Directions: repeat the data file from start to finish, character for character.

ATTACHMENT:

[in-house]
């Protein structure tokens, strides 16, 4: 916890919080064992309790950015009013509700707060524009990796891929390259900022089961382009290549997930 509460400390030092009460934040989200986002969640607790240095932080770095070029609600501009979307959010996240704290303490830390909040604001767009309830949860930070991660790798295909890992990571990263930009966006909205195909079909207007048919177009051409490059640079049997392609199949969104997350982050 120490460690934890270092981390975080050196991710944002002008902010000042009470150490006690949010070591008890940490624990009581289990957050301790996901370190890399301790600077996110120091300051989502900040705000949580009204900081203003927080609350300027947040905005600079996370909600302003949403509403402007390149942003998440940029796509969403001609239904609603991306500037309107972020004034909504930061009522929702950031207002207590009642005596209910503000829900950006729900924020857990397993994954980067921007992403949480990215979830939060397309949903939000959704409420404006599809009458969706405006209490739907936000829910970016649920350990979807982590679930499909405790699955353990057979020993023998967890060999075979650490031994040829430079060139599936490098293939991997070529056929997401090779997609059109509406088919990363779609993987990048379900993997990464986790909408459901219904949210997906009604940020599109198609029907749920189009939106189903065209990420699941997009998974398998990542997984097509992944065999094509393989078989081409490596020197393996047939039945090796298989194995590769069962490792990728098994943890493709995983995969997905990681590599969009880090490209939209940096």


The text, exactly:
[in-house]
């Protein structure tokens, strides 16, 4: 916890919080064992309790950015009013509700707060524009990796891929390259900022089961382009290549997930 509460400390030092009460934040989200986002969640607790240095932080770095070029609600501009979307959010996240704290303490830390909040604001767009309830949860930070991660790798295909890992990571990263930009966006909205195909079909207007048919177009051409490059640079049997392609199949969104997350982050 120490460690934890270092981390975080050196991710944002002008902010000042009470150490006690949010070591008890940490624990009581289990957050301790996901370190890399301790600077996110120091300051989502900040705000949580009204900081203003927080609350300027947040905005600079996370909600302003949403509403402007390149942003998440940029796509969403001609239904609603991306500037309107972020004034909504930061009522929702950031207002207590009642005596209910503000829900950006729900924020857990397993994954980067921007992403949480990215979830939060397309949903939000959704409420404006599809009458969706405006209490739907936000829910970016649920350990979807982590679930499909405790699955353990057979020993023998967890060999075979650490031994040829430079060139599936490098293939991997070529056929997401090779997609059109509406088919990363779609993987990048379900993997990464986790909408459901219904949210997906009604940020599109198609029907749920189009939106189903065209990420699941997009998974398998990542997984097509992944065999094509393989078989081409490596020197393996047939039945090796298989194995590769069962490792990728098994943890493709995983995969997905990681590599969009880090490209939209940096």